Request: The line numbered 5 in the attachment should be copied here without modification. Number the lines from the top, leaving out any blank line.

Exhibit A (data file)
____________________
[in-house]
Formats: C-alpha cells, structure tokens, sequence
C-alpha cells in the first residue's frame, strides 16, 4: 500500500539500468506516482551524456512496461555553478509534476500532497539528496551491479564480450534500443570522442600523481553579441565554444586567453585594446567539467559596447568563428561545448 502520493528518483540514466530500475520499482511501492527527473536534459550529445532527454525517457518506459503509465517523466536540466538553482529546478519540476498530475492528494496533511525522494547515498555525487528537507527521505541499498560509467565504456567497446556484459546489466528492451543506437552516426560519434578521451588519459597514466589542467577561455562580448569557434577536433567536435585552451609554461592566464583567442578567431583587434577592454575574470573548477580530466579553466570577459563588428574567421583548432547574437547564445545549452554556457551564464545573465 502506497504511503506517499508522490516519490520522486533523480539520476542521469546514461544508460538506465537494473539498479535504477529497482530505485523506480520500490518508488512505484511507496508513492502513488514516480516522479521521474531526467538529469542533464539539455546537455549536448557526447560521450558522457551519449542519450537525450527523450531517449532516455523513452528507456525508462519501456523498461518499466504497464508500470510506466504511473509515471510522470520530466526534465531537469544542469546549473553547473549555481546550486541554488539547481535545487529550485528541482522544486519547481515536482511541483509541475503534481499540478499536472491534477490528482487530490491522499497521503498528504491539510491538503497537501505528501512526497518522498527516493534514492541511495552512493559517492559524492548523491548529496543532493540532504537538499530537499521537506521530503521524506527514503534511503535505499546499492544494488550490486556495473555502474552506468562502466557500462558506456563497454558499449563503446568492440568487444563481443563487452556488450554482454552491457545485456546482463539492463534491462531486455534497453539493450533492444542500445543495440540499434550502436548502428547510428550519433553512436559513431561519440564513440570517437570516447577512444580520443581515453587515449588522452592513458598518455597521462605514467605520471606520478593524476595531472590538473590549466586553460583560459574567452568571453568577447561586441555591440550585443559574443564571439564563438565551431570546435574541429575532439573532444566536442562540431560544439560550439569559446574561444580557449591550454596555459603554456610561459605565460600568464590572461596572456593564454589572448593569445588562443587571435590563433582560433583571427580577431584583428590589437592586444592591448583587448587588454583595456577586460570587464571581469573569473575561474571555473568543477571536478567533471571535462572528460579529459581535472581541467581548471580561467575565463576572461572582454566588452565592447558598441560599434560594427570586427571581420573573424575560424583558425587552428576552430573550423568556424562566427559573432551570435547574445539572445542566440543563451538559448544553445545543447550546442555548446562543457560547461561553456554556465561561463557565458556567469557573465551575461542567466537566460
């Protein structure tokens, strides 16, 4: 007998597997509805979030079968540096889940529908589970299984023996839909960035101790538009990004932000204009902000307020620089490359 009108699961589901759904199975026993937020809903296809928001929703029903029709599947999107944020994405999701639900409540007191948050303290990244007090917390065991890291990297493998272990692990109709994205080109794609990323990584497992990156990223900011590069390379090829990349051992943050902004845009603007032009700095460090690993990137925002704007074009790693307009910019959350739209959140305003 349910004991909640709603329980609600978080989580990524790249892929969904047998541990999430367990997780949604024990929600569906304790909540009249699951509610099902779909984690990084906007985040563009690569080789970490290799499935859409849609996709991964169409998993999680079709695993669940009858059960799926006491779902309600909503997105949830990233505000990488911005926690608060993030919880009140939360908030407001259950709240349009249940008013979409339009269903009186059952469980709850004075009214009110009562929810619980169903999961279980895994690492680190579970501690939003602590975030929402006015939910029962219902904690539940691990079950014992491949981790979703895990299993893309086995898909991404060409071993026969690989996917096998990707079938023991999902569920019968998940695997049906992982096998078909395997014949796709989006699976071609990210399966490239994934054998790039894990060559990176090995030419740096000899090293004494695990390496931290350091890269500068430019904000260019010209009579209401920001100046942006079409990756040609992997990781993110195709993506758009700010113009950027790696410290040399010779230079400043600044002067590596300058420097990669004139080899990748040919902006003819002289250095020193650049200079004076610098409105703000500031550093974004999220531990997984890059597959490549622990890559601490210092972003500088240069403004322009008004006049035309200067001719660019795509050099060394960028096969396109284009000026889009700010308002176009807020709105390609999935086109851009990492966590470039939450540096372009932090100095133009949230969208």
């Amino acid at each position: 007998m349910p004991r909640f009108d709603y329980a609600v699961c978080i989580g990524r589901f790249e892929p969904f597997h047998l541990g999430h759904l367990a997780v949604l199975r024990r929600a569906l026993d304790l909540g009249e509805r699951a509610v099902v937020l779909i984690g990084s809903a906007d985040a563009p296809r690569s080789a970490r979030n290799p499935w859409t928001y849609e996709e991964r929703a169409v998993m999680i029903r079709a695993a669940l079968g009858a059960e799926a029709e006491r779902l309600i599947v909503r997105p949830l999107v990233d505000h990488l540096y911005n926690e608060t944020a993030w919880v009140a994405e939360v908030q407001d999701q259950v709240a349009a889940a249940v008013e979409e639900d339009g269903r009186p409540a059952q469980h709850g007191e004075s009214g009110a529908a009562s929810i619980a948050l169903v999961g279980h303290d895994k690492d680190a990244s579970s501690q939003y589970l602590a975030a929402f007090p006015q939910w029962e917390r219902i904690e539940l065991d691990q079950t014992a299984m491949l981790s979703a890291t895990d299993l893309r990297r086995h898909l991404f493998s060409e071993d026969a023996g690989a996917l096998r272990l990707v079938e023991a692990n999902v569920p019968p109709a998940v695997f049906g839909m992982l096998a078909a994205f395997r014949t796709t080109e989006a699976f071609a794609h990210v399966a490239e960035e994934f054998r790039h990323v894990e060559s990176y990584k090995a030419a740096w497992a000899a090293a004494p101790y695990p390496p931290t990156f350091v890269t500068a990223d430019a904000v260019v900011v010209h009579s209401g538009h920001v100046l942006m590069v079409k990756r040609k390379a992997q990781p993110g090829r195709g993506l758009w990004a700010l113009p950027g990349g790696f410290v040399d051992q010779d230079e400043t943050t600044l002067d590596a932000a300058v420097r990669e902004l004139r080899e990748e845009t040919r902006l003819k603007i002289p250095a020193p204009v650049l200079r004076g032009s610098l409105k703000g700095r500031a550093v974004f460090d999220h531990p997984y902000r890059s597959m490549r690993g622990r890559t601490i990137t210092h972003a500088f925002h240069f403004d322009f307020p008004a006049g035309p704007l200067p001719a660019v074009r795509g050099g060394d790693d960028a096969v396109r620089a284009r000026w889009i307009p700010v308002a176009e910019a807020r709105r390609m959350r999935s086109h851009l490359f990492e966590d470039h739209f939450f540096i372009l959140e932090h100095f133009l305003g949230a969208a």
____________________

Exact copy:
């Amino acid at each position: 007998m349910p004991r909640f009108d709603y329980a609600v699961c978080i989580g990524r589901f790249e892929p969904f597997h047998l541990g999430h759904l367990a997780v949604l199975r024990r929600a569906l026993d304790l909540g009249e509805r699951a509610v099902v937020l779909i984690g990084s809903a906007d985040a563009p296809r690569s080789a970490r979030n290799p499935w859409t928001y849609e996709e991964r929703a169409v998993m999680i029903r079709a695993a669940l079968g009858a059960e799926a029709e006491r779902l309600i599947v909503r997105p949830l999107v990233d505000h990488l540096y911005n926690e608060t944020a993030w919880v009140a994405e939360v908030q407001d999701q259950v709240a349009a889940a249940v008013e979409e639900d339009g269903r009186p409540a059952q469980h709850g007191e004075s009214g009110a529908a009562s929810i619980a948050l169903v999961g279980h303290d895994k690492d680190a990244s579970s501690q939003y589970l602590a975030a929402f007090p006015q939910w029962e917390r219902i904690e539940l065991d691990q079950t014992a299984m491949l981790s979703a890291t895990d299993l893309r990297r086995h898909l991404f493998s060409e071993d026969a023996g690989a996917l096998r272990l990707v079938e023991a692990n999902v569920p019968p109709a998940v695997f049906g839909m992982l096998a078909a994205f395997r014949t796709t080109e989006a699976f071609a794609h990210v399966a490239e960035e994934f054998r790039h990323v894990e060559s990176y990584k090995a030419a740096w497992a000899a090293a004494p101790y695990p390496p931290t990156f350091v890269t500068a990223d430019a904000v260019v900011v010209h009579s209401g538009h920001v100046l942006m590069v079409k990756r040609k390379a992997q990781p993110g090829r195709g993506l758009w990004a700010l113009p950027g990349g790696f410290v040399d051992q010779d230079e400043t943050t600044l002067d590596a932000a300058v420097r990669e902004l004139r080899e990748e845009t040919r902006l003819k603007i002289p250095a020193p204009v650049l200079r004076g032009s610098l409105k703000g700095r500031a550093v974004f460090d999220h531990p997984y902000r890059s597959m490549r690993g622990r890559t601490i990137t210092h972003a500088f925002h240069f403004d322009f307020p008004a006049g035309p704007l200067p001719a660019v074009r795509g050099g060394d790693d960028a096969v396109r620089a284009r000026w889009i307009p700010v308002a176009e910019a807020r709105r390609m959350r999935s086109h851009l490359f990492e966590d470039h739209f939450f540096i372009l959140e932090h100095f133009l305003g949230a969208a």